I’ve been thinking about making this again: No-knead bread, created by Jim Lahey of New York City’s Sullivan Street Bakery, and posted by Mark Bittman in the New York Times about 10 years ago. It was very popular at the time:
The Secret of Great Bread: Let Time Do the Work, New York Times, 8 November 2006
3 cups all-purpose or bread flour, more for dusting
1/4 teaspoon instant yeast
1 1/4 teaspoons salt
Cornmeal or wheat bran as needed
In a large bowl combine flour, yeast and salt. Add 1 5/8 cups water, and stir until blended; dough will be shaggy and sticky. Cover bowl with plastic wrap. Let dough rest at least 12 hours, preferably about 18, at warm room temperature, about 70 degrees.
Dough is ready when its surface is dotted with bubbles. Lightly flour a work surface and place dough on it; sprinkle it with a little more flour and fold it over on itself once or twice. Cover loosely with plastic wrap and let rest about 15 minutes.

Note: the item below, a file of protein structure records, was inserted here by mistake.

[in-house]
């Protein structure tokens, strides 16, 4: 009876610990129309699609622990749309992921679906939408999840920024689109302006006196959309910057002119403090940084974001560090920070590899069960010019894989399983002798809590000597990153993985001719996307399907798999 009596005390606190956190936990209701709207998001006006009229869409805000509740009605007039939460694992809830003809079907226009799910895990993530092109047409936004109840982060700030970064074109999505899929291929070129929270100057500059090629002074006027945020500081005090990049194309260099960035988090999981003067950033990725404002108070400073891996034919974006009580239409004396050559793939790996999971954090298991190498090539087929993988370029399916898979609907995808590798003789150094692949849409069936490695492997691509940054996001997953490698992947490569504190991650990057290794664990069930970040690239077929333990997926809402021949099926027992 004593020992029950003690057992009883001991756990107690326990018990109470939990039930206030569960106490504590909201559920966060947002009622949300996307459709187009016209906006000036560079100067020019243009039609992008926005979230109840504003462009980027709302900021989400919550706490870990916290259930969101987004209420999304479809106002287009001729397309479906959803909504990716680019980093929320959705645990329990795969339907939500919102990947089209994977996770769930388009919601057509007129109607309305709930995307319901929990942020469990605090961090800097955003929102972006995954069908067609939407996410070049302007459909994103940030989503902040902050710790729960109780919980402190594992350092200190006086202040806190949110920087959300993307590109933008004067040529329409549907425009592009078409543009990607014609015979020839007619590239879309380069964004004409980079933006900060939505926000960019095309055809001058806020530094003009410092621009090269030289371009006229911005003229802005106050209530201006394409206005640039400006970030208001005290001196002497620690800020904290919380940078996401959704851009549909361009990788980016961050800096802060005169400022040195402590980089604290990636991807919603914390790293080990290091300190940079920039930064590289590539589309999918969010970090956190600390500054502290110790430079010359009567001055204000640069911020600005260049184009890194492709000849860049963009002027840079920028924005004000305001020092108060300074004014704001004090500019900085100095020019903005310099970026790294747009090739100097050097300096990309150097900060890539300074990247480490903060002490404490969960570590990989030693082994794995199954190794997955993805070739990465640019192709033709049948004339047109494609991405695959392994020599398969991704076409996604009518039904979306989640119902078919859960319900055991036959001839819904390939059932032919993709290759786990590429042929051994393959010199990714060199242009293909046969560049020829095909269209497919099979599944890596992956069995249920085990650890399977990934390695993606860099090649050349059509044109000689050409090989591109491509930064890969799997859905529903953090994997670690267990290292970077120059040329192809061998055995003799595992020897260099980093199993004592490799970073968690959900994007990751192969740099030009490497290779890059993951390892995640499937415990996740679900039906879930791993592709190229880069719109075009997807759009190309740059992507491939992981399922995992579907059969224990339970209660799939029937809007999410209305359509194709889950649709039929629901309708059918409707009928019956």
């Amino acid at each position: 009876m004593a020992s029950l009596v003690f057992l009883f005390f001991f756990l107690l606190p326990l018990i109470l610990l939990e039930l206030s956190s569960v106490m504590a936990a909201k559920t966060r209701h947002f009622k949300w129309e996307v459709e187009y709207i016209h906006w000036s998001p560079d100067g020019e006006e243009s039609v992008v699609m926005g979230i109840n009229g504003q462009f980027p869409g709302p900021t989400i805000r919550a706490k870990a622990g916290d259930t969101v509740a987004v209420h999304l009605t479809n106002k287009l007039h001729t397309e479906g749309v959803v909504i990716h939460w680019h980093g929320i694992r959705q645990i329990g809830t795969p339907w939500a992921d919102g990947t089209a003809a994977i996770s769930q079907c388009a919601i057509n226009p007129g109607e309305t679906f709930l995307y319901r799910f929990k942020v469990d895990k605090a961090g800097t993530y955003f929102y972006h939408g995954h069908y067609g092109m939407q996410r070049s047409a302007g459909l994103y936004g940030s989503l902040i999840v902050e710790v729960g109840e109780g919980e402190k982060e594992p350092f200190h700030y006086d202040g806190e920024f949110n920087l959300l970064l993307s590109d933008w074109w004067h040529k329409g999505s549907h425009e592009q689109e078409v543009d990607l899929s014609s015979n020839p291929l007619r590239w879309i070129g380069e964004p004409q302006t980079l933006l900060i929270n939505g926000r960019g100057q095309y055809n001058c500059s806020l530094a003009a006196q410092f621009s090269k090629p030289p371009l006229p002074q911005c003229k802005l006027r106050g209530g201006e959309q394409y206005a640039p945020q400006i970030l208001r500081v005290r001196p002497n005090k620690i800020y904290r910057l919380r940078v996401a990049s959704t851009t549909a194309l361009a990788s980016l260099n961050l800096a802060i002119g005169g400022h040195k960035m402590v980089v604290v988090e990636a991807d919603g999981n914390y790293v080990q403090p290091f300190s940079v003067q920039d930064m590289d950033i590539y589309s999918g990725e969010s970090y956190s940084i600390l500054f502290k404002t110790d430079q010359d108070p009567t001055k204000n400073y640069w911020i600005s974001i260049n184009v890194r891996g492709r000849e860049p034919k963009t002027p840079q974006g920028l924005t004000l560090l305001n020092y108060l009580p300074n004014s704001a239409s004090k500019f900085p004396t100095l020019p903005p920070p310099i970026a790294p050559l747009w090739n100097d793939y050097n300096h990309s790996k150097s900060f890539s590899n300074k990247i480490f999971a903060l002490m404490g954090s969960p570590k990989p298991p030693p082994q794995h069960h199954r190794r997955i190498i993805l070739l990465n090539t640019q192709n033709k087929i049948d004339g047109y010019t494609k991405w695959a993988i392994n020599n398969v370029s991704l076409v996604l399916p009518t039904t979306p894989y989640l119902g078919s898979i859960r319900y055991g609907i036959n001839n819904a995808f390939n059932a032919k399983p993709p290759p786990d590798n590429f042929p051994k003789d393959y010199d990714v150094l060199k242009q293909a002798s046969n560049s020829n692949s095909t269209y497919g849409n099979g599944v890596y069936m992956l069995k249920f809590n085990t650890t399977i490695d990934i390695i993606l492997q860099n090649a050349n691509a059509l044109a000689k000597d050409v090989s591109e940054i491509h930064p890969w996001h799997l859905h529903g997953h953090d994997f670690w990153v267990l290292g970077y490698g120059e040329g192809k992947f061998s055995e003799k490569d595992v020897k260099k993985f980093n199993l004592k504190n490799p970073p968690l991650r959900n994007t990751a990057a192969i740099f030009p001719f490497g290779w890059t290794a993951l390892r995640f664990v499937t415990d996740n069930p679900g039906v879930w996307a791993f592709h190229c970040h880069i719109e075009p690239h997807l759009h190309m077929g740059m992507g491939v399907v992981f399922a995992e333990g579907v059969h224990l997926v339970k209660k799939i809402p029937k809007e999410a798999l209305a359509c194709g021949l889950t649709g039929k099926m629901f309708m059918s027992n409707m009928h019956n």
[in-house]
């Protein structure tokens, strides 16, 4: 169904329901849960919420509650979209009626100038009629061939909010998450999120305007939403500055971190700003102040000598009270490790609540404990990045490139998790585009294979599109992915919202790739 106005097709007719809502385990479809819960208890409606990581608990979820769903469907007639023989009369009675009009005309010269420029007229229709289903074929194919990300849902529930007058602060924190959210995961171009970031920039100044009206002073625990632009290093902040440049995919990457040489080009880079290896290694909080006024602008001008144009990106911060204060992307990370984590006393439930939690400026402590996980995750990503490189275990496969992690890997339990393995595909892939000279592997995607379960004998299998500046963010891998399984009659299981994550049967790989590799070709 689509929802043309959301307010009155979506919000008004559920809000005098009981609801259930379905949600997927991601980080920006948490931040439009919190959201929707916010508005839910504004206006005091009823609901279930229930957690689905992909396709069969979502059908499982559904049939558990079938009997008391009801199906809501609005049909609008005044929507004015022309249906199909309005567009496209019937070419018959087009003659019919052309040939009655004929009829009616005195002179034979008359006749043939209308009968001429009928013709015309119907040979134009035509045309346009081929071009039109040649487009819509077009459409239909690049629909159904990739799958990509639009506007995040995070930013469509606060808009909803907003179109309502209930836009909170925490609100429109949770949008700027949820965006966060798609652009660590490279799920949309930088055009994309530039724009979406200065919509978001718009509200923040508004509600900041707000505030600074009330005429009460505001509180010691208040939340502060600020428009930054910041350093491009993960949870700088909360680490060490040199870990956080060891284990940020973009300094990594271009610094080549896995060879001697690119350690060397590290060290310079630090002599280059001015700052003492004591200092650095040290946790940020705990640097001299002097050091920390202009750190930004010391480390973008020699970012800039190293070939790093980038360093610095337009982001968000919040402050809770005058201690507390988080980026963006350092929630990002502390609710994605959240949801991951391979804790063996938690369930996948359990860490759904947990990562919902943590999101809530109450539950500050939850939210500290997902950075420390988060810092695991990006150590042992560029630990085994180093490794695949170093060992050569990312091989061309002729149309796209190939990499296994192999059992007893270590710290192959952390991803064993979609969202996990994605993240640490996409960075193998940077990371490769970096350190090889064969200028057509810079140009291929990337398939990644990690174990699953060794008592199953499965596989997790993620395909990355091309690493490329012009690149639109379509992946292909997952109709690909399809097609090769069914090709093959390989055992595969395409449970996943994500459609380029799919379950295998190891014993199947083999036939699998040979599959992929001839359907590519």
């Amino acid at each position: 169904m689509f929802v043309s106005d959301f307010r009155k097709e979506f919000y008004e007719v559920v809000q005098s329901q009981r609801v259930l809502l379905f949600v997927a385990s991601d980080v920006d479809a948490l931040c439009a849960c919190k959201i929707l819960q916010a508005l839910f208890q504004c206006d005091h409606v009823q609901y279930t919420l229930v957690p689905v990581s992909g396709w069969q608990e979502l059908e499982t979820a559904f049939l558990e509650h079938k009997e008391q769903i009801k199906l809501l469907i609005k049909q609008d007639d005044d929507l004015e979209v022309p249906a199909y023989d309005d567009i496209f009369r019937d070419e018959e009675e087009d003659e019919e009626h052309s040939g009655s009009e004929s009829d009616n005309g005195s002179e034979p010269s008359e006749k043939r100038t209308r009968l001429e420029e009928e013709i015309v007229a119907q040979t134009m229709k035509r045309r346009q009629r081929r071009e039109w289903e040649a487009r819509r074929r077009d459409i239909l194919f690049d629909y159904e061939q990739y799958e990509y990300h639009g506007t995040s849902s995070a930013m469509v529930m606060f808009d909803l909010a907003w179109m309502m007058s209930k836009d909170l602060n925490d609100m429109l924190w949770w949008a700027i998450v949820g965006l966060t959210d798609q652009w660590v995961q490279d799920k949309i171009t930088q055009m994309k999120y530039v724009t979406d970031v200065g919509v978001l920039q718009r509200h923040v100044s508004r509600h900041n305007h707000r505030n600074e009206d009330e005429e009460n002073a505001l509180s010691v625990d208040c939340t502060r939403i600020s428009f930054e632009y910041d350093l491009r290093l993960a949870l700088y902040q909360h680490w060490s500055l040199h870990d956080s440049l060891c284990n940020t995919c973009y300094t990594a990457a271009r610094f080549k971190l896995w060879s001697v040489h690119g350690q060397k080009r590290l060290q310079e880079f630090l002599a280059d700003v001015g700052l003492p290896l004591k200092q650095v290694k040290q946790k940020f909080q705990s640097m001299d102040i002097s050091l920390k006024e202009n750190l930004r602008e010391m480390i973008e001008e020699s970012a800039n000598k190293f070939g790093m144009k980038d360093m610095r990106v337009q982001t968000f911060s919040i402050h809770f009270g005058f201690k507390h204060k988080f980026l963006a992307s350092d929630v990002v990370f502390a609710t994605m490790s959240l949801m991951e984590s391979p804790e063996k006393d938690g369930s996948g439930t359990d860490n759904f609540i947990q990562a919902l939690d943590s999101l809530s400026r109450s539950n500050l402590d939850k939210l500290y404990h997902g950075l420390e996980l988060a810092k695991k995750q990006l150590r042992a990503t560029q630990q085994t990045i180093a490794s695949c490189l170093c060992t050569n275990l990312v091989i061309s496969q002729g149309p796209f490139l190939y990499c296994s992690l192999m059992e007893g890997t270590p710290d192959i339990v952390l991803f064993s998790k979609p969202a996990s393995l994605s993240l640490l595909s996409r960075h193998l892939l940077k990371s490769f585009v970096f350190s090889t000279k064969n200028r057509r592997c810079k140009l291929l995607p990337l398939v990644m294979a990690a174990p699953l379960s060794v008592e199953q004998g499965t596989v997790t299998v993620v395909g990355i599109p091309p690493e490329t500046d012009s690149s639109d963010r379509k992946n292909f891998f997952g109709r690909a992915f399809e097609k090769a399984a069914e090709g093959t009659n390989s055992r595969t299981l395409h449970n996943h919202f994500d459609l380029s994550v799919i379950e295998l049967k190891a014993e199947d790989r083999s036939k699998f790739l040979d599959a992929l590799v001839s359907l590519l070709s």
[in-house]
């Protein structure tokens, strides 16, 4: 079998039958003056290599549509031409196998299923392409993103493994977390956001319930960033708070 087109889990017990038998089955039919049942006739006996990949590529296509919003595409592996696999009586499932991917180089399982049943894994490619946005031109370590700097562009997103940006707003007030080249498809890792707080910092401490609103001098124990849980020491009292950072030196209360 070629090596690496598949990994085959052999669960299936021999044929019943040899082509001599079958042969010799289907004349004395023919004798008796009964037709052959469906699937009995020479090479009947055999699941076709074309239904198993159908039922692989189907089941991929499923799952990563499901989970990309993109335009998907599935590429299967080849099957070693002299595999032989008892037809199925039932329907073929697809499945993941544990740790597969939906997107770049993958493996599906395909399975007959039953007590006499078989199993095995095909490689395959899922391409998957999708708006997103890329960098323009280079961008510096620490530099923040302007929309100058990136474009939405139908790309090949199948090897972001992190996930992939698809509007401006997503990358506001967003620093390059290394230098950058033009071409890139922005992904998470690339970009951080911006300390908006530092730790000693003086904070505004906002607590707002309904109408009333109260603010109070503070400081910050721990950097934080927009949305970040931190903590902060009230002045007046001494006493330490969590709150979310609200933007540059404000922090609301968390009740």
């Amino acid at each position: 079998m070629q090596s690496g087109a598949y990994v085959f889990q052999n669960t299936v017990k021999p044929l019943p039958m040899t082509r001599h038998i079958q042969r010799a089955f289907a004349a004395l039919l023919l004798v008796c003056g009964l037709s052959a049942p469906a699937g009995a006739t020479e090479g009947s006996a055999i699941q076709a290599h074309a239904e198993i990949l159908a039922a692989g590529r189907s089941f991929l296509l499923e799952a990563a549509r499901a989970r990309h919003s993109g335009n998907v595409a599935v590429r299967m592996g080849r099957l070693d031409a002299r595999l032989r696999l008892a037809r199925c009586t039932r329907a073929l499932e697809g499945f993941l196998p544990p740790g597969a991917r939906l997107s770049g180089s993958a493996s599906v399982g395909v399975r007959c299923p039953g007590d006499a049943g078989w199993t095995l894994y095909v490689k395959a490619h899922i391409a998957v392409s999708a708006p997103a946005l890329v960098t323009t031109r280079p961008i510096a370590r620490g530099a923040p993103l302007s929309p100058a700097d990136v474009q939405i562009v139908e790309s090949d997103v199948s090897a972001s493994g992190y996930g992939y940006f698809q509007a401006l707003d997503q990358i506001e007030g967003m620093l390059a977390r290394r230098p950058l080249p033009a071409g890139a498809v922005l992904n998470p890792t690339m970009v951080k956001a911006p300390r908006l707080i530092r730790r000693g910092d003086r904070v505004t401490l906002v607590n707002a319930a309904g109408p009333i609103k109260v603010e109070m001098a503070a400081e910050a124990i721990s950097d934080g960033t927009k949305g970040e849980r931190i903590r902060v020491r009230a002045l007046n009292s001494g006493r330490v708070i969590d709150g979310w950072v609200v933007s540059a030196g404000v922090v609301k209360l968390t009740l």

Using just enough flour to keep dough from sticking to work surface or to your fingers, gently and quickly shape dough into a ball. Generously coat a cotton towel (not terry cloth) with flour, wheat bran or cornmeal; put dough seam side down on towel and dust with more flour, bran or cornmeal. Cover with another cotton towel and let rise for about 2 hours. When it is ready, dough will be more than double in size and will not readily spring back when poked with a finger.
At least a half-hour before dough is ready, heat oven to 450 degrees. Put a 6- to 8-quart heavy covered pot (cast iron, enamel, Pyrex or ceramic) in oven as it heats. When dough is ready, carefully remove pot from oven. Slide your hand under towel and turn dough over into pot, seam side up; it may look like a mess, but that is O.K. Shake pan once or twice if dough is unevenly distributed; it will straighten out as it bakes. Cover with lid and bake 30 minutes, then remove lid and bake another 15 to 30 minutes, until loaf is beautifully browned. Cool on a rack.
I’ve had better success with a higher oven temperature, something around 500. The hardest part was inverting and flopping that sloshy, dusty mess into a 500-degree pot. I noted in the comments that some people used parchment paper and just lowered it into the pot. Check. They also had success using half whole wheat and half white flour. Check.